Sir Paul released his first solo album, McCartney, in 1970 at around the same time as The Beatles' swansong, Let It Be.
Some copies included a self-written interview explaining the break-up of the band.
WINGS: 1972 - 1981
In the year that he turned 30, Sir Paul found two of his singles banned by the BBC.
Sir Paul's wife Linda was a member of Wings
Give Ireland Back To the Irish, released in February, was blacklisted for its political content, while December's Hi, Hi, Hi was thought to contain drugs references.
Both singles were recorded by the musician's new band, Wings, which went through a variety of line-ups during the 1970s.
Sir Paul's songs of this period were often derided by critics for being overly-sentimental, but they found great favour with the public.
Mull of Kintyre, a paean to his Scottish retreat with Linda, stayed at number one for nine weeks in 1977 and for several years held the record for being the highest-selling single in the UK.
Wings' other hits included the James Bond theme Live and Let Die, and Band On The Run.
In 1980, Sir Paul was arrested in Tokyo's Narita airport for possession of marijuana. He spent ten days in prison before being released and deported to the UK.
In December that year, Sir Paul's former bandmate and writing partner, John Lennon, was shot dead on the steps of his New York home.
SOLO: 1982 - 1991
After Wings disbanded in 1981, Sir Paul had continued solo success with his albums McCartney II and Tug Of War.
In the 1980s, Sir Paul's hits included Pipes Of Peace
His duets with Stevie Wonder, on Ebony and Ivory, and Michael Jackson, on The Girl Is Mine, were big hits - but critics were becoming increasingly dissatisfied with the saccharine nature of Sir Paul's work.
Even the public turned their backs on the 1984 film Give My Regards to Broad Street, written by and starring Sir Paul - although a single from the film, No More Lonely Nights, was a huge hit.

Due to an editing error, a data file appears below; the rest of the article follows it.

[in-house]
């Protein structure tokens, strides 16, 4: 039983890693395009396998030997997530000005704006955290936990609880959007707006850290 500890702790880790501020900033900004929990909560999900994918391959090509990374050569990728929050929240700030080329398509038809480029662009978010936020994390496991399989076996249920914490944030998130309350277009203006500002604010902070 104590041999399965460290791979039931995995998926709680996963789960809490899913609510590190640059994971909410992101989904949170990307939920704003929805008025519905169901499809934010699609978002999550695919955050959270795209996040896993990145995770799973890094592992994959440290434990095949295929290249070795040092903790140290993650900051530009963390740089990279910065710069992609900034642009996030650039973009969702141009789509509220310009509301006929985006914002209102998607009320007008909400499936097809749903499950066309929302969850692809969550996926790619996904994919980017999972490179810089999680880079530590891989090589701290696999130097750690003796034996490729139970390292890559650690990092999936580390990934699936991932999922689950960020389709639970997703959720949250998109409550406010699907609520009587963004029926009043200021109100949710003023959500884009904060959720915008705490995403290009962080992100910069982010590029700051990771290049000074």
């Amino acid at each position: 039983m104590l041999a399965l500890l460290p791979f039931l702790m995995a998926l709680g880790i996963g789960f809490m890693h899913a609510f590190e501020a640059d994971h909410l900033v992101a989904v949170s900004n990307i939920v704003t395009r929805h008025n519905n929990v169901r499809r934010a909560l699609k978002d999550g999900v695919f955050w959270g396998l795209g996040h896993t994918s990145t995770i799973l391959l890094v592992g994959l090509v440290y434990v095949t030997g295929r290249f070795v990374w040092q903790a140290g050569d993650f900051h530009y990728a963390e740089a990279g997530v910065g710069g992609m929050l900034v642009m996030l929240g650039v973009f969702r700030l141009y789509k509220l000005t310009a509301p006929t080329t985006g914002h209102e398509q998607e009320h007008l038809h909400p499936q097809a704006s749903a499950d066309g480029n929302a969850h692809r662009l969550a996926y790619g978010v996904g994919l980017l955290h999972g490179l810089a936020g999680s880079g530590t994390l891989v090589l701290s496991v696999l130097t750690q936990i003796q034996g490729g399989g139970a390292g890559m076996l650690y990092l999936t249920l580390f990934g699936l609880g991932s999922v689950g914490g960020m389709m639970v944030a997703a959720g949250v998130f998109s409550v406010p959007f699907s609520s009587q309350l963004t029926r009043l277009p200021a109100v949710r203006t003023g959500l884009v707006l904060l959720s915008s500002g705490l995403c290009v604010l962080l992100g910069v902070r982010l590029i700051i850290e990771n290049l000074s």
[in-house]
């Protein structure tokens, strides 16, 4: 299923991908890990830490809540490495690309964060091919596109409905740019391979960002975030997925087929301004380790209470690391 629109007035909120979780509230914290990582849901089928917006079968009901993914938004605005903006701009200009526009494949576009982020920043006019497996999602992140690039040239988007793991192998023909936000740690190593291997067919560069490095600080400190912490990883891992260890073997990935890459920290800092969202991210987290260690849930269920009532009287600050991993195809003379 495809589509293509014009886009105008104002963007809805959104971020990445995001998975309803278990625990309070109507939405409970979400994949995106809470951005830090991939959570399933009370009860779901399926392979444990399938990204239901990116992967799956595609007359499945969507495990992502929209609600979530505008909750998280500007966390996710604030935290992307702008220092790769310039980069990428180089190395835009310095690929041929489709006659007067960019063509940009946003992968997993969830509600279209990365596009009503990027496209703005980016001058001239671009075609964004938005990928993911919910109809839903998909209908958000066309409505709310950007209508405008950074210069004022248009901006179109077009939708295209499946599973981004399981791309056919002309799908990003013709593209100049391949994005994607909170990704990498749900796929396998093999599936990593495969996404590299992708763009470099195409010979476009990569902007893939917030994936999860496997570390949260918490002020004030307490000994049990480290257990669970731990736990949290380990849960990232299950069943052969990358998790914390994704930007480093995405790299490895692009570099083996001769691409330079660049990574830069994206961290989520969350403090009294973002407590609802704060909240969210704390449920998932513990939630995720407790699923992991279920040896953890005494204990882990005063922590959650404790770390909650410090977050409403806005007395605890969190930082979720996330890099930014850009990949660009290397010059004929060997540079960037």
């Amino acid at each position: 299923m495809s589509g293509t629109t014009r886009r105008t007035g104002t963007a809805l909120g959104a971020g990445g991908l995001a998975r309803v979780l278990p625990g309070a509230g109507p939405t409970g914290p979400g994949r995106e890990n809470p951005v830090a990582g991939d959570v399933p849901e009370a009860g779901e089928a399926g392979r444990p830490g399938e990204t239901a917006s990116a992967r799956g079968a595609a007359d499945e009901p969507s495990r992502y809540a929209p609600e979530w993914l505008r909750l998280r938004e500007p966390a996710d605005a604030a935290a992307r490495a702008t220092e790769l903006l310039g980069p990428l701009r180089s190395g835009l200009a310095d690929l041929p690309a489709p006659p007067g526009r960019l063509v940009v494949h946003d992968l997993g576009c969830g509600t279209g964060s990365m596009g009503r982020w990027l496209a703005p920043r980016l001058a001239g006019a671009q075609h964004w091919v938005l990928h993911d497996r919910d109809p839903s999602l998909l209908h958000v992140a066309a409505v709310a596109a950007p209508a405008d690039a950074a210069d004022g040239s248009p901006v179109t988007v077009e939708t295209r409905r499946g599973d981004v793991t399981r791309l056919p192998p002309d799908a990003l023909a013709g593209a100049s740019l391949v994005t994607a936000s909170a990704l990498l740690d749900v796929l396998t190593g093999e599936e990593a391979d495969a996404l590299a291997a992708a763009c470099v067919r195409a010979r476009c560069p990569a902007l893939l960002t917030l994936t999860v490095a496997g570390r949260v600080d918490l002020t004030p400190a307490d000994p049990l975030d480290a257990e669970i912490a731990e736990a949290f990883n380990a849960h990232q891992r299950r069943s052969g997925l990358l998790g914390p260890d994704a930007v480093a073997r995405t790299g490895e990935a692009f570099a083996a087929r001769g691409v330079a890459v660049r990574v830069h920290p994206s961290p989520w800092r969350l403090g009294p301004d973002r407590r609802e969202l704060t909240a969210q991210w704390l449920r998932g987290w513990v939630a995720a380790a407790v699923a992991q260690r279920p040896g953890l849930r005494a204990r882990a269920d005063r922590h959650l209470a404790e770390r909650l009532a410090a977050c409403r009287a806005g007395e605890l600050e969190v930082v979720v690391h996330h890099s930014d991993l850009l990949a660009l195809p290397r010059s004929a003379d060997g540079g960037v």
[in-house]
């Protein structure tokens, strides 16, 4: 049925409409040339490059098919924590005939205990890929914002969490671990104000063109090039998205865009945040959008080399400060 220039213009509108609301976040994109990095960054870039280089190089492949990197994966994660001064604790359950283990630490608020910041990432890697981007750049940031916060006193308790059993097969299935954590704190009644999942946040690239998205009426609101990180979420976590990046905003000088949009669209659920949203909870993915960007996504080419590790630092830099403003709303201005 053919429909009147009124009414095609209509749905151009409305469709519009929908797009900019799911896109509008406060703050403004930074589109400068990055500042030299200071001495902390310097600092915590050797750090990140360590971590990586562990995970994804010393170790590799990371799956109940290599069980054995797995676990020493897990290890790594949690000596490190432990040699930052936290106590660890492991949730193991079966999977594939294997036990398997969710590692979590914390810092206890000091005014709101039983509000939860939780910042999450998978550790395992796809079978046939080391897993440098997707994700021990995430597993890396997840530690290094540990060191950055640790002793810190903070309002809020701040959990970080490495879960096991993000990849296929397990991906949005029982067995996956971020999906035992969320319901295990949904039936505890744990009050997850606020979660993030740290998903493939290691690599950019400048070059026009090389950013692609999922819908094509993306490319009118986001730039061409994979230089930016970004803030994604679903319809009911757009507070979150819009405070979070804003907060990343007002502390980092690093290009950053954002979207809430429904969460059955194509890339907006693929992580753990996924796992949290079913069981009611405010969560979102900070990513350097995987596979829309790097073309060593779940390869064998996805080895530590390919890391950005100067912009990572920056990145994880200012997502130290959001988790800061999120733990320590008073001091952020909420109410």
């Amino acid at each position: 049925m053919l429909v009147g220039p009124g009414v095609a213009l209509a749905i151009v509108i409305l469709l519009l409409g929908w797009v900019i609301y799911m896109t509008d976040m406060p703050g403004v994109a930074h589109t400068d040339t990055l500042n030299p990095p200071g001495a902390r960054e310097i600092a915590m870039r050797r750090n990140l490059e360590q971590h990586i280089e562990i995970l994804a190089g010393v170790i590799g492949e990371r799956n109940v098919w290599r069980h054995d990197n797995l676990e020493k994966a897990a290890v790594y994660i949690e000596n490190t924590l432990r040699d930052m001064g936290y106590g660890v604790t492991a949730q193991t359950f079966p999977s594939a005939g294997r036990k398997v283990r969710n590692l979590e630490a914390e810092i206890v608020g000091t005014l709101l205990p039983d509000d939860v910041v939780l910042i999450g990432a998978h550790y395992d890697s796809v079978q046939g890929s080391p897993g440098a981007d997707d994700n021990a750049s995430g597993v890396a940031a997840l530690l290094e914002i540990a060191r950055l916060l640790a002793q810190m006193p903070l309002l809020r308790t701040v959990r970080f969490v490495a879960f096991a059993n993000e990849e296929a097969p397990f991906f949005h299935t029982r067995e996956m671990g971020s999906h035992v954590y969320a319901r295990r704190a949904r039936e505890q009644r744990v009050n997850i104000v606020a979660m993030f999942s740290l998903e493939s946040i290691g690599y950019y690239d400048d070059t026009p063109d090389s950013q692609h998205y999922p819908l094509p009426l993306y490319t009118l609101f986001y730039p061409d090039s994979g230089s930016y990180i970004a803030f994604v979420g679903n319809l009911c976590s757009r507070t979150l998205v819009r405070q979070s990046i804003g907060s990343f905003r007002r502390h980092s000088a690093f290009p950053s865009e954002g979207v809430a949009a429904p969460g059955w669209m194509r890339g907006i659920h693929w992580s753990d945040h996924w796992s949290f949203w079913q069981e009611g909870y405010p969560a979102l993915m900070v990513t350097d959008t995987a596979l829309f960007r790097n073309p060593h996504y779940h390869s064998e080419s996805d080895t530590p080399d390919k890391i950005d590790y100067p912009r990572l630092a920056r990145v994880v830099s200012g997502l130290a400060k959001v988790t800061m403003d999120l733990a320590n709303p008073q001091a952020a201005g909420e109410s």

The artist's reputation for creating groundbreaking music took another blow in December that year when he released We All Stand Together, a waltz for Rupert The Bear credited to Paul McCartney and the Frog Chorus.
1989's Flowers In The Dirt, which featured several collaborations with Elvis Costello, was better received, and was followed by Sir Paul's first world tour in a decade.
As he approached 50, Sir Paul made his first foray into classical music, scoring the Liverpool Oratorio with composer Carl Davis.
LEGEND: 1992 - 2001
The emergence of Britpop saw many artists citing The Beatles as an influence.
The remaining Beatles recorded new songs for the Anthology albums
And, as fans of new bands such as Oasis started to investigate Sir Paul's back catalogue, so did he.
He helped to compile the Beatles Anthology albums, which unearthed alternative takes and forgotten recordings, and took part in the accompanying TV series.
Perhaps as a result, Sir Paul's next album, Flaming Pie, saw him go back to the skiffle and R&B songs that inspired The Beatles 30 years earlier.
He also kept up his interest in classical music, and released two albums of dance music under the pseudonym The Fireman.
In 1996, Sir Paul opened the Liverpool Institute for the Performing Arts, which was built on the site of his old school.
Sir Paul's music has made him one of the UK's wealthiest entertainers
The following year, he received a knighthood.
However, the honour was overshadowed by the death of his wife, Linda, who succumbed to breast cancer, at the age of 56.
NOW I'M 64: 2002 - Present
Sir Paul's diverse interests came to the fore after his wife's death. He publicly exhibited his paintings for the first time, and released a book of poetry, Blackbird singing.
He has continued to record and tour, and headlined the Glastonbury Festival in 2004.
But Sir Paul's music has been overshadowed by his marriage to the model Heather Mills.
Sir Paul and Heather Mills became engaged in 2001
The couple tied the knot amid considerable secrecy in Ireland in 2002.
Following their marriage, Mills and Sir Paul devoted much time to charity work, and recently campaigned against the slaughter of seal pups in Canada.
The couple had a daughter, Beatrice, in the autumn of 2003.
However, they separated last month, blaming press intrusion for putting a strain on their relationship.